Known for its hodgepodge of memorabilia, stools made from baseball bats, live music and an old-school steam table, Union Square's legendary Lefty O'Doul's will close February 3rd.
Describing Lefty's as a "battered shrine to San Francisco baseball great," the Chronicle reported that owner Nick Bovis wanted a long-term lease that would enable him to make necessary improvements.
Initially, the decision to part ways was mutual. "Moving on is in the best interest of all parties." Sam Singer, spokesperson for owner Jon Handlery, told Hoodline on Thursday. "We wish him the best of luck."
After that announcement, Singer released a statement contesting Bovis' ownership of the restaurant's name and its contents.
According to Singer, the bar and restaurant have always belonged to Handlery's family, who first leased the place in 1958 to baseball player Lefty O'Doul and a partner. Since then, "a succession of managers have operated the establishment over its almost 60 years of business."
Handlery plans to refurbish the restaurant and reopen at the same location "under new and improved management." Lefty's renowned "memorabilia and interior of property will be part of the establishment in its new form," though Bovis would be permitted to relocate the staff and large-screen televisions.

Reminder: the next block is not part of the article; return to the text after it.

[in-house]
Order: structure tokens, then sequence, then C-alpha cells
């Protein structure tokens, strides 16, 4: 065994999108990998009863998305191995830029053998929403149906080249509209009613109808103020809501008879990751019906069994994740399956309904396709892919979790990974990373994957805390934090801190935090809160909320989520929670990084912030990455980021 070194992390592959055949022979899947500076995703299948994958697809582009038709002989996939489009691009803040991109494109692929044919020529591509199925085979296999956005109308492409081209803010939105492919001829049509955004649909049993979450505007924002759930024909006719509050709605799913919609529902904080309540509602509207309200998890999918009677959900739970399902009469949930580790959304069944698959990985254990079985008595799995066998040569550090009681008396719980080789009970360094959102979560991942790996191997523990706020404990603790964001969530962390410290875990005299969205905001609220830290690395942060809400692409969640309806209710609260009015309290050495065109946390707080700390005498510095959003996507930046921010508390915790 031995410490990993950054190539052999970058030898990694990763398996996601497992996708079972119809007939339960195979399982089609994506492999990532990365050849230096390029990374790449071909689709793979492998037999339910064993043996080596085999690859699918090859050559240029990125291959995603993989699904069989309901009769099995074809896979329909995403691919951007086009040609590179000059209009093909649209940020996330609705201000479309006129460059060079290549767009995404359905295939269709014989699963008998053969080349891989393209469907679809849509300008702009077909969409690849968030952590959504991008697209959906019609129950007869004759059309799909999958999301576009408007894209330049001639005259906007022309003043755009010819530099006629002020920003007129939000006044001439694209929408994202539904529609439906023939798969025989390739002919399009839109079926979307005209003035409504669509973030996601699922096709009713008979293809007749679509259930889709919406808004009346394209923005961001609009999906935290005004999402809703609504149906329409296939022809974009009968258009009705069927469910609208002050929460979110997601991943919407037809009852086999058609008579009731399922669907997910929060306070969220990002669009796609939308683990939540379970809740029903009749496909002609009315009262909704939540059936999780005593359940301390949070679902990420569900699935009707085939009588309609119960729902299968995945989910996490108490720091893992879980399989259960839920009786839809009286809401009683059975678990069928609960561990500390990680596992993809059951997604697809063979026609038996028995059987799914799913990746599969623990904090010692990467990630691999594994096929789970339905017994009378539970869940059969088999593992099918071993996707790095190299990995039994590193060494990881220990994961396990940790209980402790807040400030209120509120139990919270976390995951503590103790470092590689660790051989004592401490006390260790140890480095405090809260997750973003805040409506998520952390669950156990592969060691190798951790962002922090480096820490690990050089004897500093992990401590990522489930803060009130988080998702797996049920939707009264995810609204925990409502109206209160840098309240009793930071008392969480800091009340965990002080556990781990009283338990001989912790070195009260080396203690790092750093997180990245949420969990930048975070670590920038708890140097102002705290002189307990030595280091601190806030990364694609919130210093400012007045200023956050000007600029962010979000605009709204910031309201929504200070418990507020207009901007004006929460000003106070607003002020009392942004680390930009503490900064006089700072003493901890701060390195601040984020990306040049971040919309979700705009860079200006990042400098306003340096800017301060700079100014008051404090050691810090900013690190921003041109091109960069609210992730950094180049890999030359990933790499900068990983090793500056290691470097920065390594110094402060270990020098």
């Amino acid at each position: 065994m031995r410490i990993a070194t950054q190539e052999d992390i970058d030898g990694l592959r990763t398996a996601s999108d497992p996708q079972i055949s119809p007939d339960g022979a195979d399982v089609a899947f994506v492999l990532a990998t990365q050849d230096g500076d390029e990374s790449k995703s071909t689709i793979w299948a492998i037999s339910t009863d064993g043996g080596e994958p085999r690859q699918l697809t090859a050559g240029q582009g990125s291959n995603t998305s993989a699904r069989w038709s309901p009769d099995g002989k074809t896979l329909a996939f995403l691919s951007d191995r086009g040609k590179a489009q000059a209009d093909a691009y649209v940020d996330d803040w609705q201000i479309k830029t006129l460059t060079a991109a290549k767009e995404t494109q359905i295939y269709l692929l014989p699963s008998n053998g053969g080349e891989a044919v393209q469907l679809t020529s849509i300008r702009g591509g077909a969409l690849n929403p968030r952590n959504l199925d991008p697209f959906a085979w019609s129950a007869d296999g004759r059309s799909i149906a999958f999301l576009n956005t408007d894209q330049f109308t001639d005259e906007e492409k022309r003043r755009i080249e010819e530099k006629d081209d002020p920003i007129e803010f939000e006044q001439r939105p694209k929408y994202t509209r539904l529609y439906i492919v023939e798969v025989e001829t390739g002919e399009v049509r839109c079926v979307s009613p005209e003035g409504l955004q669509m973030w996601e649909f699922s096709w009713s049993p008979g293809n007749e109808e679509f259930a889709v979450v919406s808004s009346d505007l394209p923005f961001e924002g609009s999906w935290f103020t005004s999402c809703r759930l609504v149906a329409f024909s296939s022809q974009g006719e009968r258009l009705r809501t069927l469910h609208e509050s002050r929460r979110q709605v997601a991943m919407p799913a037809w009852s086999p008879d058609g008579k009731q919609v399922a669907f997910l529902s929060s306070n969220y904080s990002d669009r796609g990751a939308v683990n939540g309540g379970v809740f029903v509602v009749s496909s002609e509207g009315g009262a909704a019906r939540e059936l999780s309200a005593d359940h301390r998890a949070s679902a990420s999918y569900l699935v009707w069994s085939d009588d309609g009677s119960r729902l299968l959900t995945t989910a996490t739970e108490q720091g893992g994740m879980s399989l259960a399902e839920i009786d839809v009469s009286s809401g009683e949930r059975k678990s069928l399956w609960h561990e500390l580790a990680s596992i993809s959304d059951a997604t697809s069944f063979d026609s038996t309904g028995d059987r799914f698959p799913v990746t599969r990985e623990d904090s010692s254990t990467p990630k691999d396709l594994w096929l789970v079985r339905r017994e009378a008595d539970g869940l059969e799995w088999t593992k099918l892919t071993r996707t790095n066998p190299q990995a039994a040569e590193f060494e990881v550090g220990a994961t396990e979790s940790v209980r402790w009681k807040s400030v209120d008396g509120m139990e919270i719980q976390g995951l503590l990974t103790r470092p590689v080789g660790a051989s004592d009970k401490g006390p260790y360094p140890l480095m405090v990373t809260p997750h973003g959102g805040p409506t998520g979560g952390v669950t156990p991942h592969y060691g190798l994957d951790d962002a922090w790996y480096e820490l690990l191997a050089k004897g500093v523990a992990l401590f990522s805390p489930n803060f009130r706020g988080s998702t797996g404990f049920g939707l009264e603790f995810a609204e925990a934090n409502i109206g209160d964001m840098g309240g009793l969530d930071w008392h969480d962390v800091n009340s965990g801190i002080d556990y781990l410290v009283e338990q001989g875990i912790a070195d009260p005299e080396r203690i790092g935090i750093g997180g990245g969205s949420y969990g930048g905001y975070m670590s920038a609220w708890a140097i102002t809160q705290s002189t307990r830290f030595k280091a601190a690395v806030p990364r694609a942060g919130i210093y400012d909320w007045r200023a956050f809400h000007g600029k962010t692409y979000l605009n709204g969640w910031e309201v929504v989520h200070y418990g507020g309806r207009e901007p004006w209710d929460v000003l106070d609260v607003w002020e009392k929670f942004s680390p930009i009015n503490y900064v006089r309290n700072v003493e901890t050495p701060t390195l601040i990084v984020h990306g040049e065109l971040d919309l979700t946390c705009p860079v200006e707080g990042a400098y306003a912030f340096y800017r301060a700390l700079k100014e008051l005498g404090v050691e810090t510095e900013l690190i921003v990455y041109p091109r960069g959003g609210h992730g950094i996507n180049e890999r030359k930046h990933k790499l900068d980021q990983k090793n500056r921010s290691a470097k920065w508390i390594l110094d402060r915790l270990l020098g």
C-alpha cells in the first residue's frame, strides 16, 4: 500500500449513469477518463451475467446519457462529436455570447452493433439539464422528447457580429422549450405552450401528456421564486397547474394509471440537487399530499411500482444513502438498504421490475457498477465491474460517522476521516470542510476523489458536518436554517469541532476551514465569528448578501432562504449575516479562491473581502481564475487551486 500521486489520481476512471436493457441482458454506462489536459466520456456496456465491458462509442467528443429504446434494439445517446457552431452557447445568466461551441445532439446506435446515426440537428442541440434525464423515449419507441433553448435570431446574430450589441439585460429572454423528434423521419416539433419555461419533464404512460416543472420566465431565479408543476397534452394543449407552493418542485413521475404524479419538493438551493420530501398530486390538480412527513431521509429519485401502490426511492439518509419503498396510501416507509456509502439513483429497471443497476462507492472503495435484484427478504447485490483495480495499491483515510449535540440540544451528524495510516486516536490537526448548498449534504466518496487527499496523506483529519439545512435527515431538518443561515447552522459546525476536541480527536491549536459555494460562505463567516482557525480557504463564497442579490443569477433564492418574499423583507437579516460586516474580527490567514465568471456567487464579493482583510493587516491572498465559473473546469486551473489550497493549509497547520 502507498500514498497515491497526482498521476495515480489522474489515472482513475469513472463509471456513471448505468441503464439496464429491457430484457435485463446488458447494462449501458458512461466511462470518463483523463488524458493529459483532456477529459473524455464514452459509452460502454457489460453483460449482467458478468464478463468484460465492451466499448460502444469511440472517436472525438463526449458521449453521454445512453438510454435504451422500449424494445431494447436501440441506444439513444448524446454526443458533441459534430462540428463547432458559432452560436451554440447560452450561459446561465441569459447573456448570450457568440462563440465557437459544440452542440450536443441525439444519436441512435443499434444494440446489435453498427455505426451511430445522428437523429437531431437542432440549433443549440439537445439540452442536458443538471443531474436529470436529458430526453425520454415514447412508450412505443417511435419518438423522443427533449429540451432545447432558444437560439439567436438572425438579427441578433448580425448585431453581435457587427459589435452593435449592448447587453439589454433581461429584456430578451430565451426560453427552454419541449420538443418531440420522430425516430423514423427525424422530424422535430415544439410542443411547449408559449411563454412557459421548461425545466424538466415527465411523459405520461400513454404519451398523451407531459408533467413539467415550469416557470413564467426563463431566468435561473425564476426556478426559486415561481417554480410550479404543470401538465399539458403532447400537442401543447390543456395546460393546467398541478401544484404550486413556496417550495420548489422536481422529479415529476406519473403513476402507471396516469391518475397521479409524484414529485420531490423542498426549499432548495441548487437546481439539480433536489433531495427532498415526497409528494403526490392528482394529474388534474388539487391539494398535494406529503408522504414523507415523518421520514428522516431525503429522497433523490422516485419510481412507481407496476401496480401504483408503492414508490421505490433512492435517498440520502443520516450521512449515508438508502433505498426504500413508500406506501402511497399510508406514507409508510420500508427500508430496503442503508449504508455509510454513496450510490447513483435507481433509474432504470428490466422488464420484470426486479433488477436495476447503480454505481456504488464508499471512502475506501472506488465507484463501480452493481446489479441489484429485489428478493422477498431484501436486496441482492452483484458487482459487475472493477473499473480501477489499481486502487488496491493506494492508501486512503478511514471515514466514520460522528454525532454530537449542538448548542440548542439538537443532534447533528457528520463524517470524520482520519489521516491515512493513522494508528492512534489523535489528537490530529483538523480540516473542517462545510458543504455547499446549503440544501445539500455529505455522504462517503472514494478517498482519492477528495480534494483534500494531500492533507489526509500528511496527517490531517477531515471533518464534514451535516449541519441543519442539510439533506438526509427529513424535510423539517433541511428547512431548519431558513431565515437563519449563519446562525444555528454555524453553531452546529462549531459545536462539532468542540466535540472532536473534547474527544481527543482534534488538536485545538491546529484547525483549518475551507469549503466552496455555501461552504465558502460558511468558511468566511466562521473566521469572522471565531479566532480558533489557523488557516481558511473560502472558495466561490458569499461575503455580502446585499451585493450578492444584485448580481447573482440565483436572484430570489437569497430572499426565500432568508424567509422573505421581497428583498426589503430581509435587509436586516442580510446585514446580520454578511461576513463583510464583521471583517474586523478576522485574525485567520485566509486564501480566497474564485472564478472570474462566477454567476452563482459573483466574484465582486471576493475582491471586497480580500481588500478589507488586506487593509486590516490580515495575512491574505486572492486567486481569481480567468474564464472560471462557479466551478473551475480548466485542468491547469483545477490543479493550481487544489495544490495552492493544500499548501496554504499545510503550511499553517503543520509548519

Bovis plans to reopen Lefty's in another Union Square location; more details will be divulged at a Monday press conference.
The restaurant and cocktail lounge are named for baseball player Francis Joseph "Lefty" O'Doul, who played on the National and Pacific Coast leagues, besides being a coach and manager for the San Francisco Seals. He's credited with helping to bring baseball to Japan and was a friend of heavy sluggers like Joe DiMaggio, Babe Ruth and Ty Cobb.
Photos include shots of Cy Young, Dizzy Dean and Lou Gehrig. Marilyn Monroe (DiMaggio's wife) figures prominently in the decor, with a few pictures of boxers thrown in.
A major attraction at Lefty's are musical acts like The Irish Newsboys, a band made up of former and current journalists that includes famous musicians like Peter Albin, guitarist for Big Brother and the Holding Company.
Tourists and locals gravitate to Lefty's for its welcoming atmosphere, intimate piano bar, and affordably priced cafeteria-style dishes. On the menu: green eggs and ham, hand-carved pastrami, reuben sandwiches, meatloaf, beef stew, turkey legs and stuffing, corned beef and cabbage.
Lefty's made headlines in August when it sought to display a nude Donald Trump statue that had presided over Market and Castro streets. Bovis supported then-Supervisor Scott Wiener's desire to move the controversial statue from police custody to the restaurant, using a fig leaf to make the naked likeness more appropriate for the restaurant's diverse clientele.
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